When Freddie Scott considered his college options two years ago as an accomplished high school receiver and son of the former Baltimore Colt of the same name, he had several intriguing choices.
There was Big Ten kingpin Michigan, which was just 45 minutes from his home in Southfield, Mich.
There was national power Miami, a mother lode for the pro passing game.
There was Purdue, which projected him as a starter in his freshman season.
And there was Penn State, where, according to legend, quarterbacks sometimes become linebackers and receivers almost always become accountants.
That Scott chose Penn State is testimony to his self-confidence and the tranquilness of Happy Valley.
"Although Penn State traditionally is known for running the ball, you still have to throw it sometimes," said Scott, 19.
Five games into his college career, Scott, who redshirted last season, is certain he made the right choice. At least, he made it for good reasons: education, nearby church of his choice, coaching staff and winning program.
Saturday, he gets to look through the what-if window when 18th-ranked Michigan visits the seventh-ranked Nittany Lions in a Big Ten showdown.
"Michigan did a fantastic job recruiting great receivers," said Scott's father, who played for the Colts from 1974 to 1977 in a 10-year NFL career. "Freddie would have been among a crop of great receivers. He'd have been able to compete [there]. But all things considered, there's no doubt Freddie is where he's supposed to be."
A sophomore, Scott worked as first-team flanker opposite split end Bobby Engram last week at practice, and likely will make his first start against Michigan. Getting selective playing time behind Chip LaBarca, Scott has six catches for 118 yards. His average catch of 19.7 leads a team that ranks last in Big Ten pass offense.
Penn State coach Joe Paterno says he wondered at first whether he had a legitimate shot at Scott. "After being in the home, I felt we had a good chance to get Freddie," Paterno said. "His dad was very cooperative in recruiting, and his mom was concerned about education. We were very happy to get him."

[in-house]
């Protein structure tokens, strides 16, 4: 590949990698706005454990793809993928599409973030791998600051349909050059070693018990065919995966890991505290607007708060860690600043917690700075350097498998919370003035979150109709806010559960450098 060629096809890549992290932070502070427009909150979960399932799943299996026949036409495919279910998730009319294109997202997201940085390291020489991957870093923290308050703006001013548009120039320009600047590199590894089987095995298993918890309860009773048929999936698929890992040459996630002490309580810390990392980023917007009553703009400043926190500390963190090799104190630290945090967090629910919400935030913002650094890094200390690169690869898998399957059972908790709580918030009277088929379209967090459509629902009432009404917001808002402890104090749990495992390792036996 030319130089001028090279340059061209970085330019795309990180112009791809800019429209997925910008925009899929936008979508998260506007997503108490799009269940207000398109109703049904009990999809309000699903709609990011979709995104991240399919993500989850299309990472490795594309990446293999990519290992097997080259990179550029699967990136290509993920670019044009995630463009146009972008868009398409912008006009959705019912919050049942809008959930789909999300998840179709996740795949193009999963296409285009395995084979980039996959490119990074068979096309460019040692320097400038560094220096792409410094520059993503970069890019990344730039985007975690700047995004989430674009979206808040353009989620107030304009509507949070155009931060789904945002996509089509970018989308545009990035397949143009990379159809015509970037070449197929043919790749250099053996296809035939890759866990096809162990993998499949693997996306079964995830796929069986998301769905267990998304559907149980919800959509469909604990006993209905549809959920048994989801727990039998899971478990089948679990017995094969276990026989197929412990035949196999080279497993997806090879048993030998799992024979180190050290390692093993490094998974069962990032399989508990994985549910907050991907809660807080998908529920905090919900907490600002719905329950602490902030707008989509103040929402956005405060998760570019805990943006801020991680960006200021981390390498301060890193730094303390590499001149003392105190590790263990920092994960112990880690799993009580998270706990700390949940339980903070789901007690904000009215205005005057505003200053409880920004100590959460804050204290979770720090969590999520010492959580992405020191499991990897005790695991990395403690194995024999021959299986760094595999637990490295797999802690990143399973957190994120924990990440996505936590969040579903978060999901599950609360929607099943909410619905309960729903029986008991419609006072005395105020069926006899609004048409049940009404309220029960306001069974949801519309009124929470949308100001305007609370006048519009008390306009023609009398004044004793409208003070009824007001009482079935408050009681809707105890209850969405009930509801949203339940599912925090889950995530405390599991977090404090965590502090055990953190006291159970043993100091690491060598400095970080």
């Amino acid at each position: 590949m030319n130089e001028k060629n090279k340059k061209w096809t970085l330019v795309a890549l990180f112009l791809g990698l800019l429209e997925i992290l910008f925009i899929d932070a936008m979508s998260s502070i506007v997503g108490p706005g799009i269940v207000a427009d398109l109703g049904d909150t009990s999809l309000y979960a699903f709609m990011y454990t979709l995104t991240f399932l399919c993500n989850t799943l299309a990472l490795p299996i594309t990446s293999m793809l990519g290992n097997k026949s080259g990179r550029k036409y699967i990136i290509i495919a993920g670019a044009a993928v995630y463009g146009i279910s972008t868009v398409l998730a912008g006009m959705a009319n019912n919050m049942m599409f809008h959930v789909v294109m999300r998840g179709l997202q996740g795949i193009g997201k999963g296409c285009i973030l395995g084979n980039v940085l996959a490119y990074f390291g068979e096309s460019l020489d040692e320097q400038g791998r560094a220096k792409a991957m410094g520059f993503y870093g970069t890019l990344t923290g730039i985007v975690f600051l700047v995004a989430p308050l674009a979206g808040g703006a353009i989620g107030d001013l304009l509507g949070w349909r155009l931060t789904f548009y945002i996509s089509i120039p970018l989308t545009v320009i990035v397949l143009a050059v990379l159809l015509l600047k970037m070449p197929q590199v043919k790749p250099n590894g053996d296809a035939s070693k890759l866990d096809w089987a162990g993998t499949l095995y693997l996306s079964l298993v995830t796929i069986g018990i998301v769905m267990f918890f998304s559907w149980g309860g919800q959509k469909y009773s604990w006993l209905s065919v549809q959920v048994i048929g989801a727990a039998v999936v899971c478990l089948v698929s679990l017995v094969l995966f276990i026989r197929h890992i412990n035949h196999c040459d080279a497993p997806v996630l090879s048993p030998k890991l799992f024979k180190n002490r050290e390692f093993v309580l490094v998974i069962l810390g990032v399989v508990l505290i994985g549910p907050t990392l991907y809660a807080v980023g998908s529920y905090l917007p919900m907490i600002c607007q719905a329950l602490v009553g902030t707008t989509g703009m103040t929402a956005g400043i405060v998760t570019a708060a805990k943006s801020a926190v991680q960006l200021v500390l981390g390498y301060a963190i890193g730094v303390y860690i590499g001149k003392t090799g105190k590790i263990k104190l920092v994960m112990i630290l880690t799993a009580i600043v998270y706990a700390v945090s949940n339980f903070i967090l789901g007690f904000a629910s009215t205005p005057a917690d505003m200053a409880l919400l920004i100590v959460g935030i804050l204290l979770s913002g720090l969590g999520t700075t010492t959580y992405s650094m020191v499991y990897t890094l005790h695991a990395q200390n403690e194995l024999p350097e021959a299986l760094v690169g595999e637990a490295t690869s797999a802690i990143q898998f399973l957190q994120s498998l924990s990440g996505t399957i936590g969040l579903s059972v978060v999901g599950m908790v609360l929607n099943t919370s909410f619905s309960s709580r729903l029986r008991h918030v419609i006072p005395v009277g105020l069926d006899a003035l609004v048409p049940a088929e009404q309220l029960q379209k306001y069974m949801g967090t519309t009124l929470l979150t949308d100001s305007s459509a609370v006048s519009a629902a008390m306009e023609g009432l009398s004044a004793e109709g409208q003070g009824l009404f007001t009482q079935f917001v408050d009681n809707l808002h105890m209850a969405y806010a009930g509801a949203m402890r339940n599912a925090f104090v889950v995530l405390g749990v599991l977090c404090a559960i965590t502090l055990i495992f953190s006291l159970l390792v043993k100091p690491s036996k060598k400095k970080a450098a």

Even Scott's father had some initial reservations about Penn State. But the fact Paterno had brought in quality receivers such as O. J. McDuffie and Terry Smith in recent years helped alleviate those concerns. Then there was a Christmastime visit in 1991 from Paterno.
"I think the closer was the visit from Joe," the elder Scott said. "He actually left practice to take a private plane and come by. It wasn't high pressure, and he said he couldn't promise a starting job. Then he said, 'Let's look at the other facets of Penn State and how we can help Freddie.' So that helped."
That Scott would not follow conventional paths became evident early. His father did not allow him to play contact football until he was 13. When he finally was allowed to play, he was no overnight success. "I played tight end in eighth grade," Scott said. "I was slow, very uncoordinated, and couldn't catch worth a lick."
By his junior year at Detroit Country Day -- where he attended school with basketball star Chris Webber -- Scott had developed into a good, but not yet outstanding, receiver. The next year, Country Day coach Joe D'Angelo switched to a passing offense and Scott's career blossomed. He had 48 catches for 860 yards and 12 touchdowns.
"He made everything look effortless out there," D'Angelo said. "We're a very strong academic school, and what impressed us was his balance in priorities between academics and sports. He withdrew from a Michigan all-star game to take an engineering class at Penn State in the summer."
Scott also cultivated his own identity, eschewing his father's jersey number in high school and at Penn State. "He was keen on being independent, on being his own self," the elder Scott said.
What his father lacked as a receiver -- blazing speed -- Scott has in abundance.
"He was more of a possession receiver, going across the middle," young Scott said. "I believe I can go across the middle, catch the ball and take a hit, as well as run by somebody. I want to work on the accuracy of my patterns now, where I'm running every pattern perfectly to the point the defensive back can't pick up any clues or tendencies."
Scott says he wants to play in the NFL some day, but says he is preparing for life after football regardless. His father expects him to make it in the NFL.
"Freddie could work out with professional receivers and not look like he doesn't belong," the elder Scott said. "But he still has a long way to go. He hasn't arrived yet."